It would be hard to justify anything that required more cost or effort.

As someone who only visits the area to look, or to shop, I’m stunned by claims such as…

Concert promoter Paul Cardow said the loss of the venue was “a blow to the local community” in an interview after the horrific blaze .

He added: “The sad thing is the street was finally getting back on its feet.

“It was being redeveloped and the art school was almost finished and we would have all the students back in the area.

“The ABC is a massive part of the community and a venue that is hard to replace.”

Glasgow’s iconic ABC demolition plans submitted after Art School blaze

A promoter, and concertgoers, might think that.

And I guess we know what part of the community was responsible for the various comments made against any thoughts of restoring saving the Mackintosh Building almost as soon as articles appeared in the media, and allowed comment to be made after them.

These comments are pretty poor, and I hope strangers to Glasgow don’t take them as typical of the wider community.

Others expressed their fears over the future of one of Glasgow’s busiest streets. Businesses have suffered following two blazes in the space of a year along with the council’s regeneration scheme, which has seen parts of the high street shut off during works over the last year.

Singer Lou Hickey said: “Sauchiehall Street is already dying on its a**! Many business still struggling to recover from the fire. If the O2 ABC goes it will be the final nail in the coffin. We don’t need more student flats, we need art and culture! It’s what our city is famous for.”

“Wonder what hotel will be built there now?” John Campbell Clark deadpanned.

Ann Turner said: “Typical – all money for the place that caused this yet these companies have no help but to go.”

Evelyn McChoul fumed on Facebooked: “So lots of money for the art school again and nothing for this!!! Not impressed!”

Glasgow reacts over plans to demolish iconic O2 ABC after Art School blaze

Reading these comments about business claiming problems there reminds me of once being scolded, and told “Yes. Sure, It’s everybody’s fault but yours!”

Blame the Mackintosh Building fire.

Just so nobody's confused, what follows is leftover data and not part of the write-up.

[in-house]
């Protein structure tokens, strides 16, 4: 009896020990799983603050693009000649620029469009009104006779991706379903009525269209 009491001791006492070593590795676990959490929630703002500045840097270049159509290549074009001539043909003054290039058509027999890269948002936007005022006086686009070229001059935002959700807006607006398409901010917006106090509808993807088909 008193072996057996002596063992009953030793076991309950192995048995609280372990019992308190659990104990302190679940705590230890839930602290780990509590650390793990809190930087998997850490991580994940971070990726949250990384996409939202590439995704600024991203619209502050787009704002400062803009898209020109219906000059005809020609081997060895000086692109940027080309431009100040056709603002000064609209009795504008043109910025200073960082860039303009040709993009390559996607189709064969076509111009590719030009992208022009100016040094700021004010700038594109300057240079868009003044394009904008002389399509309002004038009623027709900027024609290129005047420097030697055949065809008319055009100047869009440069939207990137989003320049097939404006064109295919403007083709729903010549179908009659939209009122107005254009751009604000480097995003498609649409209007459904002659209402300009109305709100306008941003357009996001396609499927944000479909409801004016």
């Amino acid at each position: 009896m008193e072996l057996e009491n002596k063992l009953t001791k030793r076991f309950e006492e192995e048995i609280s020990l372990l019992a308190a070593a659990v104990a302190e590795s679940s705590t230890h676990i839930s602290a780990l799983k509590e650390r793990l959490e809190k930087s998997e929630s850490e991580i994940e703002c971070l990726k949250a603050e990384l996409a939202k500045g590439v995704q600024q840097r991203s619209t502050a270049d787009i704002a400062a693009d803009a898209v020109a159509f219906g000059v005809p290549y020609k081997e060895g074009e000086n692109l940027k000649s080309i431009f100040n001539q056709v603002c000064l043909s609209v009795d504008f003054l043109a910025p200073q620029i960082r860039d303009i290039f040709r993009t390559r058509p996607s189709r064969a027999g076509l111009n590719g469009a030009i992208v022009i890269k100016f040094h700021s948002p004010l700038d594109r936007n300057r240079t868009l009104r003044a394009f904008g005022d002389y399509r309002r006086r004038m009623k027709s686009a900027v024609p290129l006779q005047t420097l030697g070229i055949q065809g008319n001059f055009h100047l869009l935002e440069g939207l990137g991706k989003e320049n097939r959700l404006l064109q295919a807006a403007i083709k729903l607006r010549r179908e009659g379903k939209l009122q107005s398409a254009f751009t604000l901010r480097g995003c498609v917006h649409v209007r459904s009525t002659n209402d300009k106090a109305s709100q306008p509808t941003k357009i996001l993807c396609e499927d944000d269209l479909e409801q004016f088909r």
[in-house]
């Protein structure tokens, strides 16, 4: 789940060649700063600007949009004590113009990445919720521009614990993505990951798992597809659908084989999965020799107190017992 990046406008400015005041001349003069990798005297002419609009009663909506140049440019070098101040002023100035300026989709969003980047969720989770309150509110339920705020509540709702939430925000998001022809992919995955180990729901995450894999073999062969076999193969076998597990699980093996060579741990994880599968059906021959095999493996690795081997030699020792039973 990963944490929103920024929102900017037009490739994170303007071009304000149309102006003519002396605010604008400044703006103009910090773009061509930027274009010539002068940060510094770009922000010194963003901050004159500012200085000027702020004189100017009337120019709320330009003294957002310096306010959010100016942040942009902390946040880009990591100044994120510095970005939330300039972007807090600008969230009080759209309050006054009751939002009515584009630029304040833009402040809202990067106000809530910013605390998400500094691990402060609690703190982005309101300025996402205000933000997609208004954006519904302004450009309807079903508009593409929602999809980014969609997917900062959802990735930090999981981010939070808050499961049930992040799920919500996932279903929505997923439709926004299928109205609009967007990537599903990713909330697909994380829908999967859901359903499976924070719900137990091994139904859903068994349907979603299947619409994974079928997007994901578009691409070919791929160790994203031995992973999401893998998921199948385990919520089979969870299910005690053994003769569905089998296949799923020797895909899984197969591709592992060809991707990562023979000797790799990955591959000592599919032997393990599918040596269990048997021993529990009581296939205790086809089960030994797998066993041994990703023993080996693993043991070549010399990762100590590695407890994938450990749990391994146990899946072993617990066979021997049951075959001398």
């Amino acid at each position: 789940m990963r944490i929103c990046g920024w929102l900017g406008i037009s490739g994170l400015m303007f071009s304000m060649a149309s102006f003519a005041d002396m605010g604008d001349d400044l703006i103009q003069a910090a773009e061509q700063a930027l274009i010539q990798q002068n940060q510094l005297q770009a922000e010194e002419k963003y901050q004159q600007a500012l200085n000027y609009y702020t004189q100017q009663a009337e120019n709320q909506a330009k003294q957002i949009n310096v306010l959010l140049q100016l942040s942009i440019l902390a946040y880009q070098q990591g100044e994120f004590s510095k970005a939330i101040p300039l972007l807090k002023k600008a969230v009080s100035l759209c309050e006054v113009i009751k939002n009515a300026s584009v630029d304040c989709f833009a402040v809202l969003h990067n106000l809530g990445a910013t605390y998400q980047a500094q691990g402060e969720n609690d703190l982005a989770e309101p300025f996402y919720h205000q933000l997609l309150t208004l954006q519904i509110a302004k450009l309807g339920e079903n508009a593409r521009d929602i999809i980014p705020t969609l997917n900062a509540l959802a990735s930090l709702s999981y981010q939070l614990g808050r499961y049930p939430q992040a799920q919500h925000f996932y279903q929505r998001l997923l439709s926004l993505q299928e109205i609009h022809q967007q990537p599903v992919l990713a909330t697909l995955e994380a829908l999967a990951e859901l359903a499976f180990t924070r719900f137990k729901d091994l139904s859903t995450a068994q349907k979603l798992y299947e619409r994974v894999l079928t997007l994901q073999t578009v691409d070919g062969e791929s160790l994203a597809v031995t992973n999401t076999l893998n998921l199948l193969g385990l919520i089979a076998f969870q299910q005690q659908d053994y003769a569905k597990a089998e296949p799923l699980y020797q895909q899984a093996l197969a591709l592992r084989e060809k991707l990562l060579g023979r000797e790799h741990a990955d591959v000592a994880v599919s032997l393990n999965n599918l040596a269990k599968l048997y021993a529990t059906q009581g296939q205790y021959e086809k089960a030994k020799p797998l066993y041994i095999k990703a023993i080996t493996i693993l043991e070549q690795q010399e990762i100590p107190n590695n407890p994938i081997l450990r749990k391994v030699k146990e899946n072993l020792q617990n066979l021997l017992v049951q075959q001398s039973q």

Blame the works in Sauchiehall Street, But (aren’t they supposed to be making the street more attractive?)

If I was as ‘nice’ as some of the folk who made their views on the Mackintosh Building crystal clear, I’d probably be asking who the ‘Delusional 4,000+’ were, and what was wrong with them.

But, of course, I won’t.

What I would say is that people (not looking at any one side of this story now) really have to grow up, and STOP concentrating on wider issues as if they were single issue subjects, where only ONE view is the correct or acceptable approach.

As I’ve already noted above, I’d never even heard of this O2 venue before, don’t care about it, BUT… I do want the remains of the structure left behind saved, however, I’d qualify that by adding if possible, and economic.

Lesley Mitchell, who grew up in Airdrie, launched a petition which already has more than 4,000 signatures.

The petition, to Glasgow City Council and the owners of the O2 ABC, states that “The building appears to be structurally sound. Please consider saving the building and turning it back into an excellent music venue. We don’t want to see more student flats!”

Speaking to Glasgow Live, Lesley explained why she started the petition.

She said: “I heard on the radio that the plans had been submitted to demolish the building and I was very sad to hear that.

“I checked to see if anyone had already started a petition and didn’t find one, and so decided to start my own.